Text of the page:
- The tribunal has faced resistance from those within the former regime who have returned to power
- The tribunal has referred at least 32 cases of “serious violations” of human rights to Tunisian courts
(Reuters) TUNIS: The head of Tunisia’s truth tribunal, tasked with examining crimes under the country’s dictatorship, said on Friday the government has allowed its work to continue.
The Truth and Dignity Commission (IVD) was set up to investigate human rights violations going back six decades, following the 2011 ousting of President Zine El-Abidin Ben Ali.
In February the tribunal extended its own mandate to the end of 2018, but the IVD faced an uncertain future after lawmakers voted in March to end its work.
Sihem Ben Sedrine, the body’s president, said the government had granted the IVD time to wrap up after the tribunal’s mandate formally ends on May 31.
“It’s a gesture of appeasement which signifies that the government is committed to finishing the process. But they want the IVD to speed up a bit,” Sedrine said.
“We will speed up. We don’t have any interest in playing for extra time.”
Sedrine estimated the IVD would need “several months” to finish its work.
Mehdi Ben Gharbia, a minister responsible for relations with constitutional bodies and civil society, said the tribunal’s mandate would legally come to an end at the end of May.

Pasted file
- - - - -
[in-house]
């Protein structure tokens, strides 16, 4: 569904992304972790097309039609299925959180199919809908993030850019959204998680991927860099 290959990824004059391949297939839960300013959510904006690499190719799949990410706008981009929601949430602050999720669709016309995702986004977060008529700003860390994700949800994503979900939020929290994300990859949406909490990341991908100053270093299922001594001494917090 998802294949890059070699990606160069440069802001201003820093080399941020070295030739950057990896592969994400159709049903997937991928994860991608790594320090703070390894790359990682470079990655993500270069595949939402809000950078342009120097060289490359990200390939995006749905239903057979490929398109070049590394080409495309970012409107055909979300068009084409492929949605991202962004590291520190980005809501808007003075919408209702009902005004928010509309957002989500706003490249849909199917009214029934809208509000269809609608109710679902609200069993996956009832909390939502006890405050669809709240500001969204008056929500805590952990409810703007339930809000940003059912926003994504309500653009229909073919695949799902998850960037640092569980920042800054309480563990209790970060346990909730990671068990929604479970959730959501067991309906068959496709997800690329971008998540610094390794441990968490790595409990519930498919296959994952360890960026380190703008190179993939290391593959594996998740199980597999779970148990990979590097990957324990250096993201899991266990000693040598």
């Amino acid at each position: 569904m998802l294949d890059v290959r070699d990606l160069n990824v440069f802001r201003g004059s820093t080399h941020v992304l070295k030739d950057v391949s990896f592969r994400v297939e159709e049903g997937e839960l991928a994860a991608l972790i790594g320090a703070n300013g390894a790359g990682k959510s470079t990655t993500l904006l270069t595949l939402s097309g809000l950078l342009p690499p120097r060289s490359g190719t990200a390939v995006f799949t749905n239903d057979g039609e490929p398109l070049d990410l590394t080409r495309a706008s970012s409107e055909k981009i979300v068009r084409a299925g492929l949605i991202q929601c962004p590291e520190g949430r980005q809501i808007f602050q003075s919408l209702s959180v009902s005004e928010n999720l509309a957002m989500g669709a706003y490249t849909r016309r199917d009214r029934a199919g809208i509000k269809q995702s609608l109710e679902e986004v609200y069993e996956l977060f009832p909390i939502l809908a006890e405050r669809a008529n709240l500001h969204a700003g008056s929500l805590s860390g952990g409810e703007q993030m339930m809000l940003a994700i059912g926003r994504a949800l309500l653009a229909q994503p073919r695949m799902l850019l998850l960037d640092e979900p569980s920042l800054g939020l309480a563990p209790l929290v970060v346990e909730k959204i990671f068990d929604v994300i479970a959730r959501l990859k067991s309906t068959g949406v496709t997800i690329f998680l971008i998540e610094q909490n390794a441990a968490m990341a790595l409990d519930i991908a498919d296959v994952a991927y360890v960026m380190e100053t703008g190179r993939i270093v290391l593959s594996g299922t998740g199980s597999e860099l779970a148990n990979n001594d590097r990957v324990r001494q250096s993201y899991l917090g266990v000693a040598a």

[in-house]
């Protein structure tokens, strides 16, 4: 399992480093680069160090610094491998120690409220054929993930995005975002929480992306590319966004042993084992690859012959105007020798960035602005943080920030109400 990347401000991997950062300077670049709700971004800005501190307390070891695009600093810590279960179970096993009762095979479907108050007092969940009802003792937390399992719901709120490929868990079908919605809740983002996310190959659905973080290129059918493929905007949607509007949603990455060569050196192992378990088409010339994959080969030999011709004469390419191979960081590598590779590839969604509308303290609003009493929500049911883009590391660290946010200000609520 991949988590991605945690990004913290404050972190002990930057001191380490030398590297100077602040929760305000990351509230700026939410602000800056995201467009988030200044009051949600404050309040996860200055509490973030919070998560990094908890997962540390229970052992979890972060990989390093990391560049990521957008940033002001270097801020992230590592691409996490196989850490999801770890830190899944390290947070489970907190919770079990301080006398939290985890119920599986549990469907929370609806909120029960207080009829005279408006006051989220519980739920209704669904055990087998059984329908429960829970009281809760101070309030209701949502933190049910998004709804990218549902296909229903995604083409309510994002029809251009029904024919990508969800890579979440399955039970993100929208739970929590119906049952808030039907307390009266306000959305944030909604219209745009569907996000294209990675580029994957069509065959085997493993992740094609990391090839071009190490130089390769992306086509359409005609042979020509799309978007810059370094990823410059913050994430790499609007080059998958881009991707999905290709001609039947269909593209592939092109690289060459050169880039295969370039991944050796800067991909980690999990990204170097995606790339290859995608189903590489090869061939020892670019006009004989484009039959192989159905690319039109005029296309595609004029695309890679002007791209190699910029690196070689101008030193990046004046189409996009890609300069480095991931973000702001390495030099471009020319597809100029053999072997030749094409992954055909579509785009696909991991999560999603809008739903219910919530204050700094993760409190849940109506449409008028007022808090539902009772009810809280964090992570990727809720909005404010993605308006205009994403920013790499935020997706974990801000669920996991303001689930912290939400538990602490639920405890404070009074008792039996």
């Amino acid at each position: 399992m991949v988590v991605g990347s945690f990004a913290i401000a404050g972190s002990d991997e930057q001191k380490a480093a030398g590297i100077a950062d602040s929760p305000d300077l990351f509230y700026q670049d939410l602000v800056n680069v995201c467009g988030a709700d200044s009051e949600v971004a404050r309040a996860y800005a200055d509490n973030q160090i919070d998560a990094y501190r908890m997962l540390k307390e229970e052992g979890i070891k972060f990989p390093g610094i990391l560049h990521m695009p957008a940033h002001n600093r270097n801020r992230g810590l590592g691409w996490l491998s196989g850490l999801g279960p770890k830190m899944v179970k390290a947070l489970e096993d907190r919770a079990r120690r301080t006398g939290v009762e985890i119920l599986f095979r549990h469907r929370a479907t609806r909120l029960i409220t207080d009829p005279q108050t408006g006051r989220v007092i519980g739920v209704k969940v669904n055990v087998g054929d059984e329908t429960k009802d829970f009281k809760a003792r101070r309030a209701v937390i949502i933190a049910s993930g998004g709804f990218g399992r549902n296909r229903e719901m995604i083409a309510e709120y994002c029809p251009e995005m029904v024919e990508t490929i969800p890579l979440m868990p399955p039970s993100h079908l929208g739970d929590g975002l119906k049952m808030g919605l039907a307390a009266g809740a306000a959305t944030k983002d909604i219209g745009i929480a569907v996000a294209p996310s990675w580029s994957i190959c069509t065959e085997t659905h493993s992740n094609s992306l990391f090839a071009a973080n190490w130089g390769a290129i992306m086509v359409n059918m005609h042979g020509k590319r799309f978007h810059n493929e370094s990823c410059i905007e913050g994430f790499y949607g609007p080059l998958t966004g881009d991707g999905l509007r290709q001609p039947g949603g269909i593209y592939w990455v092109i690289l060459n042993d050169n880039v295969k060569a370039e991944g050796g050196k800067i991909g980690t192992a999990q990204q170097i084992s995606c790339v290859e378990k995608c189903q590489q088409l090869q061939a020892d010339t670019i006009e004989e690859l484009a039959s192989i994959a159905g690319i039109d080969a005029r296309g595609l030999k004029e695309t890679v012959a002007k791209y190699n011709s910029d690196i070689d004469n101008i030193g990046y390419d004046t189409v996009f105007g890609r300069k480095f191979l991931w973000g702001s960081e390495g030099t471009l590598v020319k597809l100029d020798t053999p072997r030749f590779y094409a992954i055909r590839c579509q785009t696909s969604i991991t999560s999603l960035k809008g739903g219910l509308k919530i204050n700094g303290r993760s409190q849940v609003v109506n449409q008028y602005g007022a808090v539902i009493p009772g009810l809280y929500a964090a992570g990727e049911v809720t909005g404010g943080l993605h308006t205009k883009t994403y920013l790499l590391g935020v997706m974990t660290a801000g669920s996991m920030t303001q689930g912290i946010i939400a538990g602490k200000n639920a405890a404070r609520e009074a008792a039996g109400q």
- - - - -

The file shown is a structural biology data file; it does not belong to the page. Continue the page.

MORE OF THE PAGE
The following months would allow for a handover period to ensure “persecutors are brought to justice, the victims compensated and the reports handed to the authorities,” he said.
“The government cares about bringing the process to a conclusion,” Gharbia added.
The tribunal has faced resistance from those within the former regime who have returned to power, while it has also struggled with internal disagreements and a lack of cooperation from state bodies.
It was tasked with investigating human rights violations between 1957, when Habib Bourguiba became president, and 2013, when the IVD was set up in the wake of the uprising.
Since March the tribunal has referred at least 32 cases of “serious violations” of human rights to Tunisian courts.
The first court case is due to open on Tuesday in the coastal town of Gabes, examining the case of Kamel Matmati who was tortured to death in October 1991.
Since the tribunal began work, it has received more than 62,000 allegations of human rights violations and interviewed close to 50,000 people.